Researchers from the La Trobe Institute of Agriculture and Food, home for the Australian Research Council Industrial Transformation Research Hub for Medicinal Agriculture (ARC MedAg Hub), have reviewed international studies of cannabis genomics and identified significant gaps in the research.

Lead researcher associate professor Mathew Lewsey said cannabis is one of the oldest cultivated plants believed to have unique medicinal properties, but for decades research into identifying those properties has been restricted by anti-drug laws.

“These rules have meant that while our understanding of the basic biology and properties of other crop species has advanced through the use of genomics for example, our knowledge of cannabis has lagged.

La Trobe
Associate professor Mathew Lewsey said cannabis is one of the oldest cultivated plants believed to have unique medicinal properties.

“We already know about some of the medicinal properties derived from cannabis, such as its ability to relieve nausea caused by some anti-cancer treatments, act as an anti-inflammatory agent, to alleviate pain in palliative care patients, and reduce seizures in children with some forms of drug-resistant epilepsy.

“But there are potentially many more untapped benefits of this fascinating plant,” said professor Lewsey.

The paper, published in New Phytologist, also found that illegal cultivation of cannabis had restricted the genetic potential of existing cultivars and that genomics-assisted breeding would increase the efficiency and precision of cannabis crop improvement.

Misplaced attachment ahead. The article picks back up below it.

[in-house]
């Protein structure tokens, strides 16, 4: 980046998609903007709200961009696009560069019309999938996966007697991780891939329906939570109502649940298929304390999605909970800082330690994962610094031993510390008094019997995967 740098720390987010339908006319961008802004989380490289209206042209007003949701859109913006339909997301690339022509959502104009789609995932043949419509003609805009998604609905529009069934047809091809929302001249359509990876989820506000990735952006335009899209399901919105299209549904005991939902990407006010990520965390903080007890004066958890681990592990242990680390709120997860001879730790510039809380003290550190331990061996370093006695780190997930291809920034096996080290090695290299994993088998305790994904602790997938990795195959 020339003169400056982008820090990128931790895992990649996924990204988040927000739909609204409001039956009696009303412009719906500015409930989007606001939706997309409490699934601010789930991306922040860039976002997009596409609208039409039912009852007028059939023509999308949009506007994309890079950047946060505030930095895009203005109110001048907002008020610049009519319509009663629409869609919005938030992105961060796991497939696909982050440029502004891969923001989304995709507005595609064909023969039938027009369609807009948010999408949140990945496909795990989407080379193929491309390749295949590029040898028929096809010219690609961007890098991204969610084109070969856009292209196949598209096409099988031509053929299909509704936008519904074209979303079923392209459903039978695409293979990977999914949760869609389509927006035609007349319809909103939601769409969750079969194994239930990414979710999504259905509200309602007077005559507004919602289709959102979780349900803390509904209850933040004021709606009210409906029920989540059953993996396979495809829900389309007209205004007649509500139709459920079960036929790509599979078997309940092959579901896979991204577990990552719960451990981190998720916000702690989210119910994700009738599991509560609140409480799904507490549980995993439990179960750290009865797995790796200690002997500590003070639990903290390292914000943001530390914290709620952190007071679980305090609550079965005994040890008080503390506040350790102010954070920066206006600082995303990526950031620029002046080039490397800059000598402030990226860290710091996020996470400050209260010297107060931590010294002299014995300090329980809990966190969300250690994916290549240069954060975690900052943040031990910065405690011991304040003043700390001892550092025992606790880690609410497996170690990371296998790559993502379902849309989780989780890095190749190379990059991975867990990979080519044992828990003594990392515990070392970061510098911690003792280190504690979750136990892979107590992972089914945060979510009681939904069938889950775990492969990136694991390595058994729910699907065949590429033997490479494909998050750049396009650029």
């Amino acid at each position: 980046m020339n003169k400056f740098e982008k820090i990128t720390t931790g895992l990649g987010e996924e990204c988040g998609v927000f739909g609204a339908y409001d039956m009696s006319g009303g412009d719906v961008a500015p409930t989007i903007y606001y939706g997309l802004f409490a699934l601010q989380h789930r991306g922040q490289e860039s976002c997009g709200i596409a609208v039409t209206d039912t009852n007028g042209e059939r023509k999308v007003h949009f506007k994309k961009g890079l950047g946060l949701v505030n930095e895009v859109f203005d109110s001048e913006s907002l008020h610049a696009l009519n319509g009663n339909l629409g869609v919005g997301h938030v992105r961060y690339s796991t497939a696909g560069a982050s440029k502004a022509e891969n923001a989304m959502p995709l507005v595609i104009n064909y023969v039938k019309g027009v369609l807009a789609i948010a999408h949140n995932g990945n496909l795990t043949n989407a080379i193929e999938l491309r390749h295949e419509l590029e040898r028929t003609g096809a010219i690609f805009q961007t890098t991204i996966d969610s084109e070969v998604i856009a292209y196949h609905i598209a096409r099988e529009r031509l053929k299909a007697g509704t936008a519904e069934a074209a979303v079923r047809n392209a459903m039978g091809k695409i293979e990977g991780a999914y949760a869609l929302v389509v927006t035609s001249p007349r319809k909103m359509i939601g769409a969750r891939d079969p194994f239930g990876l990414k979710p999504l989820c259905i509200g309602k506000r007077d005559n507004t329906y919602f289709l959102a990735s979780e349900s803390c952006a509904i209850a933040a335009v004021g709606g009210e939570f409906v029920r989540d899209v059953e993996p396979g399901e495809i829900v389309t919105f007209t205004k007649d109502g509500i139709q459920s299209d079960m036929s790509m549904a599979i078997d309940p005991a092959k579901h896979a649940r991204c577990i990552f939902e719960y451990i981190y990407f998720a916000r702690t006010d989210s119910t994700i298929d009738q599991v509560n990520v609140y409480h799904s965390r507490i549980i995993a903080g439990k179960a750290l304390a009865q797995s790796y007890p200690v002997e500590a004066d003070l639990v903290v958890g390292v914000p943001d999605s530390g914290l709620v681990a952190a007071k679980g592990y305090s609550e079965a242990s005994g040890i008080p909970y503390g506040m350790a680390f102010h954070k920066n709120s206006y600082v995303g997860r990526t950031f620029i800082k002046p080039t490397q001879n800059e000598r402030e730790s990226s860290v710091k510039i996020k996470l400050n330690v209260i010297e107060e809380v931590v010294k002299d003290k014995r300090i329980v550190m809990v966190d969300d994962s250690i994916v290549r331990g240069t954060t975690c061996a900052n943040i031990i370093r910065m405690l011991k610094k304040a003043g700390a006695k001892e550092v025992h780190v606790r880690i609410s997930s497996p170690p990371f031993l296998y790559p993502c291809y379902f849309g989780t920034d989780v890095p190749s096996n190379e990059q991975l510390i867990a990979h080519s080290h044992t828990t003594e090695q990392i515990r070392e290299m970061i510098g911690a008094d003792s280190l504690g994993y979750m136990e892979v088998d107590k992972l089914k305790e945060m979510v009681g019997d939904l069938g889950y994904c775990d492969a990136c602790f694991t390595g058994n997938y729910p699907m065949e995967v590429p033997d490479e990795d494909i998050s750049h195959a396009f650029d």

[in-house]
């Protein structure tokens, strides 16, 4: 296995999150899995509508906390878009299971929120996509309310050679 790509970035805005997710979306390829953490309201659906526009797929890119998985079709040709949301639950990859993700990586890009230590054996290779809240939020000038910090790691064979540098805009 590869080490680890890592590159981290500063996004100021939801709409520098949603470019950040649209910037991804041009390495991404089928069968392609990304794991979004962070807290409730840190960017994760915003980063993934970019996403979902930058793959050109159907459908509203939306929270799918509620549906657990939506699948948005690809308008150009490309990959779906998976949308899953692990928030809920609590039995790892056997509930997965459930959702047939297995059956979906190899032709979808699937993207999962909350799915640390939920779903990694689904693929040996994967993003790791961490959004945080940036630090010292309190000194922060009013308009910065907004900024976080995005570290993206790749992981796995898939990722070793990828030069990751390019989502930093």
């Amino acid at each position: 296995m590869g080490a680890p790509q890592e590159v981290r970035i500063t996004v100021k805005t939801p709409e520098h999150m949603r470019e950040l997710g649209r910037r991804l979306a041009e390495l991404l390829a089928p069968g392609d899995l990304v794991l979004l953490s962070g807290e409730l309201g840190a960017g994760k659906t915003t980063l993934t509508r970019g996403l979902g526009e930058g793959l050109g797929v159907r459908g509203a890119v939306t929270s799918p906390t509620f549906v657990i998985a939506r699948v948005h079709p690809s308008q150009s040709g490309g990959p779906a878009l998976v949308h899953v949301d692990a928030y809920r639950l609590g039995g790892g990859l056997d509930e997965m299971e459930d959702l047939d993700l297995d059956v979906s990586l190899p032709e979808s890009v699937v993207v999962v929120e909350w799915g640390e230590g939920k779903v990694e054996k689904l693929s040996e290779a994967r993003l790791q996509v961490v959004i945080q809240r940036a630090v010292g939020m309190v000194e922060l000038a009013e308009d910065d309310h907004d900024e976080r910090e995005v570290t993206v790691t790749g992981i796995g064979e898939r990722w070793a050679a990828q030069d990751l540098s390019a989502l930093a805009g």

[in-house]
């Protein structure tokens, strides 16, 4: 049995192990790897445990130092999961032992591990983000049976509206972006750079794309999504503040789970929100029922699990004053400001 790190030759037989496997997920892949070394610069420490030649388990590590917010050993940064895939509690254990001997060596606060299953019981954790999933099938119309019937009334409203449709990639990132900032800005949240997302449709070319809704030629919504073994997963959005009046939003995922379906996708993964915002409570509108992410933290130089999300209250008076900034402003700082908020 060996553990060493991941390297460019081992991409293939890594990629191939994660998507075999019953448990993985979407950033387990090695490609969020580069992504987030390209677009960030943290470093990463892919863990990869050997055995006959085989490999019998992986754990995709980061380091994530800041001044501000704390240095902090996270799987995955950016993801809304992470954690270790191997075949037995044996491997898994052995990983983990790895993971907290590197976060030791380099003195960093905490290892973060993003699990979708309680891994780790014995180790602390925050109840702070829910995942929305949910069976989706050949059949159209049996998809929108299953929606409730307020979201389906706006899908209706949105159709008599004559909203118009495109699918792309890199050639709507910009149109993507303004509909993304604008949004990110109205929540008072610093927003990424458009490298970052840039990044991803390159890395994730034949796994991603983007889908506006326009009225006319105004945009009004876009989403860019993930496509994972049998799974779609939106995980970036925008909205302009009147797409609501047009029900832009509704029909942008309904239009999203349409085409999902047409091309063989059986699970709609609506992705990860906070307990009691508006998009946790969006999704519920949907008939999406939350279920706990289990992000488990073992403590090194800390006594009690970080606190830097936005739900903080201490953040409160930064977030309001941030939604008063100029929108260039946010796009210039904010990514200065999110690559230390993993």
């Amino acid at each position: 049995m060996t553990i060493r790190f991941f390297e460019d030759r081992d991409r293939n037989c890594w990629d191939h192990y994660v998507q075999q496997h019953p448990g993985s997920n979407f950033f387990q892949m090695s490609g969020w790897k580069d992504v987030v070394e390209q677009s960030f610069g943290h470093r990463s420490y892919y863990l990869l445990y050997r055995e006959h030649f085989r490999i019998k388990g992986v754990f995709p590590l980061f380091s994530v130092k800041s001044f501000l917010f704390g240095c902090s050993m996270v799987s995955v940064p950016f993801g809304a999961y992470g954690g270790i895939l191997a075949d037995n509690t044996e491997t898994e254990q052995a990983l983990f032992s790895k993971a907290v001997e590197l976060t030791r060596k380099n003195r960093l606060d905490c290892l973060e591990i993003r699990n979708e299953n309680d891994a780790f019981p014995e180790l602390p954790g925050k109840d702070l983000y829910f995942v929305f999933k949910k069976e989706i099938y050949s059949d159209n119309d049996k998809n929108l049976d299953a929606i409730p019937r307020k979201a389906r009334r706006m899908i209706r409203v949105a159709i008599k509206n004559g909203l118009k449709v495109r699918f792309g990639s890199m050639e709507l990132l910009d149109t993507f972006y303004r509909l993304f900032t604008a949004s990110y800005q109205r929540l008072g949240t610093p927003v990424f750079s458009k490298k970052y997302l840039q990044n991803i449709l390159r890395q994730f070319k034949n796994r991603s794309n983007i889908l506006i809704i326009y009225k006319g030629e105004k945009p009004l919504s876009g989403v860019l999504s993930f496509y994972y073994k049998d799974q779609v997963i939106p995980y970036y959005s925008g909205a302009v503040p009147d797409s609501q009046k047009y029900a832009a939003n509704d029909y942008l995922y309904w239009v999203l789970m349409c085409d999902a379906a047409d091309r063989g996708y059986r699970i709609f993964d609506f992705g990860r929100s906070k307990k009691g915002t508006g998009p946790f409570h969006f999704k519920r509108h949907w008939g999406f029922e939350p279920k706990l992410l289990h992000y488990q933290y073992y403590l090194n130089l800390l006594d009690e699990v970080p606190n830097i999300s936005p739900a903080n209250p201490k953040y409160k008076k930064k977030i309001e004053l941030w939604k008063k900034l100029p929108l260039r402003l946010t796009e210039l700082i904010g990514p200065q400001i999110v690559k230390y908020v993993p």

The researchers posit that a better understanding of how cannabis genomes differ between cultivars could make a major contribution to the growing medicinal cannabis industry.

Co-author and director of the ARC MedAg Hub, professor Tony Bacic, said: “There is ample anecdotal evidence and an increasing number of clinical trials about the benefits of cannabis, but there remain challenges around the production of high-quality, plant-based therapeutic grade products and their provenance. 

“Part of our focus at Hub is to dig deeper and provide scientific evidence and understanding to inform public policy and therapeutic use.”

The A$24 million La Trobe-led ARC MedAg Hub combines academic and industry research and expertise to drive better cultivation, breeding and manufacturing practices to support Australia’s medicinal agriculture industry and ultimately improve health outcomes for patients.  

It was officially launched by education minister Dan Tehan in 2019.

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